IMF NewsBriefs No. 3/2006


IMF to take action against Toyota, after the company fails once more to restore the rights of Filipino workers dismissed in 2001 for supporting the establishment of their union.

PHILIPPINES, [February 16, 2006]: After months of difficult negotiations, the Toyota Motor Philippines Corporation has again failed to make a satisfactory offer to the Toyota Motor Philippines Corporation Workers’ Association (TMPCWA). The situation has been further complicated by a second certification election held at the plant today, February 16.

The TMPCWA first sought certification as the bargaining agent at the plant in February 1999, a move vigorously opposed by the company. Eventually certified in October 2000, the TMPCWA submitted a collective bargaining proposal to the company. The company once again appealed the certification. During the hearing the workers staged a peaceful protest. In response the company dismissed 227 union officers and members.

Despite a Supreme Court decision and International Labour Organisation (ILO) rulings in the workers’ favour, the company continues to overlook the workers’ rights. The company’s most recent offer includes compensation and training but refuses the reinstatement of the dismissed workers, to the dissatisfaction of the TMPCWA.

A second certification election, held on February 16, to consider a petition for an alternative union to become the workers’ bargaining agent has further complicated the matter. The IMF is now taking steps to increase the pressure on Toyota for the restoration of the workers’ fundamental rights.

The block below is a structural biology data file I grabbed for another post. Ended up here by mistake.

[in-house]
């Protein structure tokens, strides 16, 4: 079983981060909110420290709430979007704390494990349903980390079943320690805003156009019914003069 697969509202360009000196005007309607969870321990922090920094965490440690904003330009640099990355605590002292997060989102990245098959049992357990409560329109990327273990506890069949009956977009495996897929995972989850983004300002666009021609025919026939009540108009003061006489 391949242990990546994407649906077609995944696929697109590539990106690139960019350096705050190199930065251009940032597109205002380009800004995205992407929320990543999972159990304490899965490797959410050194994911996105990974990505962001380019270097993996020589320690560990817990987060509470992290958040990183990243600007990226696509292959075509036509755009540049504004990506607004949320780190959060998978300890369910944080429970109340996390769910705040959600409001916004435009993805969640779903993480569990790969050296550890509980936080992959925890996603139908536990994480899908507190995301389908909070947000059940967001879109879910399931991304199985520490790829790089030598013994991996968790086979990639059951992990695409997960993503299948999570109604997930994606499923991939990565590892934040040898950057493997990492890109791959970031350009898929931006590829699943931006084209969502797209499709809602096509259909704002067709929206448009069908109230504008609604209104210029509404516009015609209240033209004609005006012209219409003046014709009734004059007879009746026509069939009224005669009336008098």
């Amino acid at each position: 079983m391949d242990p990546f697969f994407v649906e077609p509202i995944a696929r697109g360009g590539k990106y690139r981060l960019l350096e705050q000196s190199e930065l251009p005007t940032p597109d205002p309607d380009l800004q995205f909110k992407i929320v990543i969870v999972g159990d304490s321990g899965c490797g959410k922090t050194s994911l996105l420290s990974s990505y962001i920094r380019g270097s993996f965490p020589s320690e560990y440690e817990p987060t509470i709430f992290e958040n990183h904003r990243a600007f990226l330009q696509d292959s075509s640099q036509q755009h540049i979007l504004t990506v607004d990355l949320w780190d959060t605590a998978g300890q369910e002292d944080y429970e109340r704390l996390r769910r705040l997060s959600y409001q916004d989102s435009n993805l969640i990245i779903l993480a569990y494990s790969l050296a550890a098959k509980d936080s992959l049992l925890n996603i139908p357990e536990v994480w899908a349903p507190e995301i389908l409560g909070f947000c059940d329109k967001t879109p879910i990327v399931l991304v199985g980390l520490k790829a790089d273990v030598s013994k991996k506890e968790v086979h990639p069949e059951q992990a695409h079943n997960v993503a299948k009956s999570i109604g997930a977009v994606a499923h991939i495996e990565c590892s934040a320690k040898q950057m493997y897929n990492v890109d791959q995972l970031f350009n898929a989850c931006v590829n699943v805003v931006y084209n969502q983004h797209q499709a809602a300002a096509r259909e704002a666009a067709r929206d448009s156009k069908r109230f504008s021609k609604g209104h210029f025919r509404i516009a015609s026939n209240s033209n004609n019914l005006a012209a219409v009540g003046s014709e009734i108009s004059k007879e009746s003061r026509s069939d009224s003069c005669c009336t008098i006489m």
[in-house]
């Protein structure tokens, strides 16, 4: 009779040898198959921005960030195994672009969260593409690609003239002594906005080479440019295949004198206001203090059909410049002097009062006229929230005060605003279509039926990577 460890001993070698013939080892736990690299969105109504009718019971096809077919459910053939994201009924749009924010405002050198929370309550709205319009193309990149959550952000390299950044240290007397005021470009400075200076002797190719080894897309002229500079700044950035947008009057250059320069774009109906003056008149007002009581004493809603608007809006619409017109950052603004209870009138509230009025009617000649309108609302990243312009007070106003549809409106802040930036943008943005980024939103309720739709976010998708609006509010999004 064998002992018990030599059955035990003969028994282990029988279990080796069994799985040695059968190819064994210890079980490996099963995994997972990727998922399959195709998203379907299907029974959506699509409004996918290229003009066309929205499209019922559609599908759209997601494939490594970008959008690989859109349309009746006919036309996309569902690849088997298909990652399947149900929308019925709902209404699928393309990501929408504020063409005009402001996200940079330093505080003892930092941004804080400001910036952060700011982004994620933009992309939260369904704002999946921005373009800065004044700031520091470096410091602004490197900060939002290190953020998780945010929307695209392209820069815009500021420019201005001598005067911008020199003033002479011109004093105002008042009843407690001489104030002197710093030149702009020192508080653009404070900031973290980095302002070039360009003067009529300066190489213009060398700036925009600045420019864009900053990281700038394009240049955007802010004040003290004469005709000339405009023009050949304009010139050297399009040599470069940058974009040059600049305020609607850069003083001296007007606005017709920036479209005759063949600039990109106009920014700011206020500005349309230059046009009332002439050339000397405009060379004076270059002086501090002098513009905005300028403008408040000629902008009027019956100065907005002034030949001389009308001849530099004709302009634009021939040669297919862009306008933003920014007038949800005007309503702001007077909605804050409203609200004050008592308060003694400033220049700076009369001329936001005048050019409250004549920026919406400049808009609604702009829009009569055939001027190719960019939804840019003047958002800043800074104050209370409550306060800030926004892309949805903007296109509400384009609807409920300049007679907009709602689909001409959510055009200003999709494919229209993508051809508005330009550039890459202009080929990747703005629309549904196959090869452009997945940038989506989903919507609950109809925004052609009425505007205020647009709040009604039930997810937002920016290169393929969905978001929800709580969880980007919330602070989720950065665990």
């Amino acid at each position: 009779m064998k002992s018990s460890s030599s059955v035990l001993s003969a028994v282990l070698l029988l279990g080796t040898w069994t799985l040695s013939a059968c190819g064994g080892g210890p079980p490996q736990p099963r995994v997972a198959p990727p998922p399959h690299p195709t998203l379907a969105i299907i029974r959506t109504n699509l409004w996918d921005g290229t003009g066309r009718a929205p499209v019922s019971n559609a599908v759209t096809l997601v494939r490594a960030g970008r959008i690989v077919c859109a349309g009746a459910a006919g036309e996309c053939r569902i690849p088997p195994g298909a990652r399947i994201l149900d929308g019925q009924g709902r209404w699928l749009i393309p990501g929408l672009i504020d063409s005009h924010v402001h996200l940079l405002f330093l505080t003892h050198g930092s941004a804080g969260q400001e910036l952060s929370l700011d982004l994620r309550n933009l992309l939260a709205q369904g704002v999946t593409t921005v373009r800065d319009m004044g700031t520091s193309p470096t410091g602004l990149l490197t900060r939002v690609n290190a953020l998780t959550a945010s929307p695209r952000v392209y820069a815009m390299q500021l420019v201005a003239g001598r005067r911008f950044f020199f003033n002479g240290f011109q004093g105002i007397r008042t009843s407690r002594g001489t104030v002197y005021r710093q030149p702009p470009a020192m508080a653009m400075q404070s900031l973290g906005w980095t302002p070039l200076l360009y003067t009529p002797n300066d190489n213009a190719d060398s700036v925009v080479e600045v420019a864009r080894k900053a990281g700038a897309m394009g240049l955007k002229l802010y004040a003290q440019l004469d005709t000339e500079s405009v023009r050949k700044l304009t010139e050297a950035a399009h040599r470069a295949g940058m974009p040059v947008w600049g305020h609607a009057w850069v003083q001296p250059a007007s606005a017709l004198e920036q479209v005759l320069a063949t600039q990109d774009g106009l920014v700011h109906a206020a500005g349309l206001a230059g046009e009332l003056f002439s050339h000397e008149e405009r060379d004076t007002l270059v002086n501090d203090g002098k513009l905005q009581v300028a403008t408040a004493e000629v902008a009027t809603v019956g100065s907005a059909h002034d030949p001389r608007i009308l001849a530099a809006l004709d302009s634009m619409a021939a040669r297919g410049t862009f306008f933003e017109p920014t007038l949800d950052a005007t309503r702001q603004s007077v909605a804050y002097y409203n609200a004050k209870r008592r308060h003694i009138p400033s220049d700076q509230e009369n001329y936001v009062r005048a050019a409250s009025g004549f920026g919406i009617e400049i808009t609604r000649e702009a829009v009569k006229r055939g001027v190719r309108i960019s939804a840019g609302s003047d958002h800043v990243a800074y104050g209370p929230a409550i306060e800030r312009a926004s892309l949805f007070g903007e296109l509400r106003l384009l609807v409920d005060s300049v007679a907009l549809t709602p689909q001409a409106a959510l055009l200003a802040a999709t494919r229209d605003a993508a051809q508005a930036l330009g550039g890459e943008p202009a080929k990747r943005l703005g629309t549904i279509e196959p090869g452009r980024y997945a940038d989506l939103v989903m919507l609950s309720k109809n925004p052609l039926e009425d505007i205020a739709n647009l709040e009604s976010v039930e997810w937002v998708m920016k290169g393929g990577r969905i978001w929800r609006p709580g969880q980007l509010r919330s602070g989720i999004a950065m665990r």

The decision on February 15 by French President Jacques Chirac to recall the toxic warship Clemenceau back to France underlines the depth of the crisis in the global ship-breaking industry, says the IMF and other Global Unions partners.

GENEVA, [February 16, 2006]: The decision on February 15 by French President Jacques Chirac to recall the toxic warship Clemenceau back to France underlines the depth of the crisis in the global ship-breaking industry. The aircraft carrier, containing tonnes of asbestos and many other hazardous substances, was due to have been broken at the Alang ship-breaking yard in India, however decisions by Indian and French judicial authorities led to the French government’s change of course.

“This case shows just how serious the lack of decent global standards is in ship-breaking”, said Marcello Malentacchi, General Secretary of the International Metalworkers’ Federation (IMF), adding that “thousands of workers in India, Bangladesh, Pakistan and elsewhere face daily exploitation and exposure to life-threatening hazards due to the inability of the international system to establish and enforce standards”.

The IMF and the International Transport Workers’ Federation (ITF) has been sharply critical of the International Maritime Organisation’s (IMO) blocking of a process involving the IMO, the International Labour Organisation and the Basel Convention to harmonise shipbreaking guidelines. The IMO’s stance at a December 2005 meeting on harmonisation is believed by the IMF to have set progress back by as much as five years.

“There have been grave doubts as to whether the Alang facility is properly equipped to handle the asbestos and other toxic substances in the Clemenceau, but this one ship is just the tip of the iceberg. Thousands of workers at Alang and similar yards in a number of countries depend on ship breaking for their livelihoods, and to date little if anything has been done to ensure that they are able to earn a decent living in safe and hygienic workplaces,” said ICFTU General Secretary Guy Ryder. “Governments, international agencies and in particular the global ship breaking industry have a responsibility to sort out this mess,” he added.